February 7th   Leave a comment

On Wednesday night I was walking down Marketgate back home when I heard the quavering hoot of a tawny owl from Denburn. If you live close to Denburn or Beech Walk Park then you will hear the hoots a lot during late winter – they sound like someone pretending to be an owl more than a real owl – or their “kee-wik” shrieks in autumn. My house is just far enough away on the High Street that the road and traffic noise is enough that I can’t quite hear them calling. I could just hear this one until the Town Hall but no further. If I am ever to get a tawny owl on my garden list – just another 120 meters further on – then I will need either a really noisy owl or a very quiet night. Tawny owls do wander away from the woods and I have seen them silhouetted against a bright moon on chimney tops, but you have to be very lucky. A calling owl is much easier to notice. It made me realise just how noisy even quiet Crail is. There was no wind on Wednesday and it was just the rumble and swish of cars that drowned the owl. Urban tawny owls probably have to call more loudly or more often to compensate: they have shown that nightingales in the noisier parts of Berlin sing more loudly (and they are pretty loud to start with) so I bet this applies to tawny owls too.

Male tufted duck

Male tufted duck

This Saturday afternoon I went up to the reservoir at Carnbee (by Kellie Law). It was fairly still which made the cold up there tolerable. The reservoir was full of wildfowl, 50 or so tufted ducks, half as many coots, goldeneye, mallard, wigeon and teal, a flock of greylag geese, a pair of mute swans and a single little grebe. A lake full of birds is a joy to behold. By the time you have checked everything then you can start again, and there are always birds leaving and arriving to keep it interesting. It took 20 minutes or so before I saw a little grebe; they spend so much time under the water that you have to be looking at just the right spot when they surface. The coots were very noisy, with a pair fighting with such intensity that I thought one bird was going to be drowned. The loser did finally escape, although it was a close run thing. Behind the reservoir was a flock of several hundred starling with about 40 fieldfares feeding in a newly sprouted winter wheat field. A stonechat along a fence line was a final good bird. It can’t have been too cold over the last couple of weeks if there is still a stonechat up at Kellie Law. If you too can put up with the cold wind up there then it is well worth a trip up to Carnbee: it’s not a massive spectacle, but it’s the only freshwater wildfowl show we have on our immediate doorstep.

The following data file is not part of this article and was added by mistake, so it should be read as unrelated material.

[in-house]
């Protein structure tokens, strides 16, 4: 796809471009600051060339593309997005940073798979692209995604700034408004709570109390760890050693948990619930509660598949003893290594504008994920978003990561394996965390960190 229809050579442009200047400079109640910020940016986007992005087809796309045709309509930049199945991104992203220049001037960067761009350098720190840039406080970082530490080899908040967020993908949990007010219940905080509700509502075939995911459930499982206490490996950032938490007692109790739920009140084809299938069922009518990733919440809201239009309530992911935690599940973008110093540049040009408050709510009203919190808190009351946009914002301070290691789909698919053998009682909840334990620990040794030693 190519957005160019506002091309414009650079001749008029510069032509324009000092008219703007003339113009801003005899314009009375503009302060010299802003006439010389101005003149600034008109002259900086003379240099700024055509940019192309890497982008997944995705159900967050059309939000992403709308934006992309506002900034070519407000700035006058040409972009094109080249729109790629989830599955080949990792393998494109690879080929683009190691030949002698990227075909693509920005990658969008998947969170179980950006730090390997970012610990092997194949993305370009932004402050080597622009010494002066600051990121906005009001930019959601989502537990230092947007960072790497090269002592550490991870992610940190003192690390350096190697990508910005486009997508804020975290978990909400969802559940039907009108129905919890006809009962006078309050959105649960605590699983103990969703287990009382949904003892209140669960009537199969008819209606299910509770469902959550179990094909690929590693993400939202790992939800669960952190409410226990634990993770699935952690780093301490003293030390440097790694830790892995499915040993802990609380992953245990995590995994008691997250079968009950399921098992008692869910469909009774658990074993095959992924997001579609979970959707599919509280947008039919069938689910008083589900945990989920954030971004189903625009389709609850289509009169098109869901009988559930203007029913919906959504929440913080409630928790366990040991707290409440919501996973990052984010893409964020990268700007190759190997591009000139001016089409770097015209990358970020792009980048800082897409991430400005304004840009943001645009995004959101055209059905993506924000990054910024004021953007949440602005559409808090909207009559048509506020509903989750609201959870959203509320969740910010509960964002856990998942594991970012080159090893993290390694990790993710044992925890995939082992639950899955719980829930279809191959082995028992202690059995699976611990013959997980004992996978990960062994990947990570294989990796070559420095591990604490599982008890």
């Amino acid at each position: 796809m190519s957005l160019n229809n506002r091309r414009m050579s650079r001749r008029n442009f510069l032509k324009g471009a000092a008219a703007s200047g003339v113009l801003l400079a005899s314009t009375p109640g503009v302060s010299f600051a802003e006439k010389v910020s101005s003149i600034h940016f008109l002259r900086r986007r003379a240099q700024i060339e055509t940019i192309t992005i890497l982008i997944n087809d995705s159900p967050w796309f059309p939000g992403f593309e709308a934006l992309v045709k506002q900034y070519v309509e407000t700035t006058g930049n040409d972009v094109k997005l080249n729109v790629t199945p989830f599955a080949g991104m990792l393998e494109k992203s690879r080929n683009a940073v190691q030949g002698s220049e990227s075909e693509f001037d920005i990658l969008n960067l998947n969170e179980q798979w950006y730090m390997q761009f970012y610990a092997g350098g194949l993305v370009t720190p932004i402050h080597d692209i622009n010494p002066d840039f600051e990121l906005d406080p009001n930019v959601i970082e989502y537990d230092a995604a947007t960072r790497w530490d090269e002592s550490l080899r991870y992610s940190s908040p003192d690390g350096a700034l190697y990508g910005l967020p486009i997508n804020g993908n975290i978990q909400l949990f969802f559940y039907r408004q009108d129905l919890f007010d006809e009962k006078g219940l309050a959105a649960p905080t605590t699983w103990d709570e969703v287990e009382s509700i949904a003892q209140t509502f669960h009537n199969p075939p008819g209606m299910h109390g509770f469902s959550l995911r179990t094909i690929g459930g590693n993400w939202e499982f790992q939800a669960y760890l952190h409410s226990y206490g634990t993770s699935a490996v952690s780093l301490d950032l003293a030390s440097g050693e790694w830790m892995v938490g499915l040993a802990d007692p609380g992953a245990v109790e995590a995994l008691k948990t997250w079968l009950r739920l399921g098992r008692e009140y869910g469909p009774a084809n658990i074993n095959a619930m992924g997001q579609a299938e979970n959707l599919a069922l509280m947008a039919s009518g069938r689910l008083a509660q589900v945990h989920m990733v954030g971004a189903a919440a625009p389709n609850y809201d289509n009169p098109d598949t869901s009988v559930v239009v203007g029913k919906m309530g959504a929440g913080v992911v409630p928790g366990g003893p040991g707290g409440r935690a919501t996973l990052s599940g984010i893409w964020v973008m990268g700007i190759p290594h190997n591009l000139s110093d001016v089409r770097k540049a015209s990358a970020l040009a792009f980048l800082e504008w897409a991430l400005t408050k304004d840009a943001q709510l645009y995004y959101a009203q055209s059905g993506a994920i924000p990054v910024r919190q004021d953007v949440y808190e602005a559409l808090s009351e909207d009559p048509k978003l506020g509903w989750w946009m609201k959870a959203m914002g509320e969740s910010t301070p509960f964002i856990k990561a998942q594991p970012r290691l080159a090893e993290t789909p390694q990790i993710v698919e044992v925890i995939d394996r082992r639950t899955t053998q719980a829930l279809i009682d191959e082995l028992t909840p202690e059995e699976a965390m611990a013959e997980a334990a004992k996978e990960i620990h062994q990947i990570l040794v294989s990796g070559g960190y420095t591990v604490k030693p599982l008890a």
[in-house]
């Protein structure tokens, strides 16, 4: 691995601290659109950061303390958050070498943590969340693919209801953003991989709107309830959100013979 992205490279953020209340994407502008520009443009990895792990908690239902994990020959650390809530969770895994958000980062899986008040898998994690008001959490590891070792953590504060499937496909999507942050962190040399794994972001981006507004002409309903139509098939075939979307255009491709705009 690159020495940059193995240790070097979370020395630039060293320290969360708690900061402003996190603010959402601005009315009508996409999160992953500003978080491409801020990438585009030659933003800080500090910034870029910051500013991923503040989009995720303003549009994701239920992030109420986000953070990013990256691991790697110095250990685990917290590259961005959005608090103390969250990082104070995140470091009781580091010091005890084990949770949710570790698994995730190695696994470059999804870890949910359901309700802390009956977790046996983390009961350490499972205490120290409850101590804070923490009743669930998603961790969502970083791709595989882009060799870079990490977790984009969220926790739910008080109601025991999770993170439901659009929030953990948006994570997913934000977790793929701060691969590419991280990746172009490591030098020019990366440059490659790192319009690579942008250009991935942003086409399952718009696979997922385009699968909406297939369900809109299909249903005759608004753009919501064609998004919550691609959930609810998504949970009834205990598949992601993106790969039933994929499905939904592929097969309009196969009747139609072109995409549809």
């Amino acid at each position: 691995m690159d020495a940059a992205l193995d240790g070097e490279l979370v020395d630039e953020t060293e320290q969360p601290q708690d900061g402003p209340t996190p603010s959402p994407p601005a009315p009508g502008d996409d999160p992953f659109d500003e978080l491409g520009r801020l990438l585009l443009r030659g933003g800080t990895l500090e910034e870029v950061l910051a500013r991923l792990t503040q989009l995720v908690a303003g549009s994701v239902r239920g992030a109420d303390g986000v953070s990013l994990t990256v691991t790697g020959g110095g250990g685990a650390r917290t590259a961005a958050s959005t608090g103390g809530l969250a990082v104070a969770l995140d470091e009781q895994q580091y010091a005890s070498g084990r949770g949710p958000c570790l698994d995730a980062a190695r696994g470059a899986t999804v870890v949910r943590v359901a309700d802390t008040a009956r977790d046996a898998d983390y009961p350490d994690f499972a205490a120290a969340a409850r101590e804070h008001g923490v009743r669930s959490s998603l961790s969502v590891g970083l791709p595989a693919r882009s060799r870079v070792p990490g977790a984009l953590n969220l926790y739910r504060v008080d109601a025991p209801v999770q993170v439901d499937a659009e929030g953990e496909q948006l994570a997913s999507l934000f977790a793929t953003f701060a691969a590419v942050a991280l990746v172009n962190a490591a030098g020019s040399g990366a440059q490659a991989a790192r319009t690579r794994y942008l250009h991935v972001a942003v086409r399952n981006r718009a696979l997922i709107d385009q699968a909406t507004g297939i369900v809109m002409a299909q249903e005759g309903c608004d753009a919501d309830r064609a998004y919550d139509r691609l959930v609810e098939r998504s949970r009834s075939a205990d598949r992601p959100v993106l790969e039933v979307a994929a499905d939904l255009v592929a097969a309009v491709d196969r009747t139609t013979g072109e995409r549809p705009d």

A coot in aggressive mode launching itself at a rival.

A coot in aggressive mode launching itself at a rival.

Posted February 8, 2015 by wildcrail in Sightings

Leave a Reply

Fill in your details below or click an icon to log in:

WordPress.com Logo

You are commenting using your WordPress.com account. Log Out /  Change )

Google photo

You are commenting using your Google account. Log Out /  Change )

Twitter picture

You are commenting using your Twitter account. Log Out /  Change )

Facebook photo

You are commenting using your Facebook account. Log Out /  Change )

Connecting to %s

%d bloggers like this: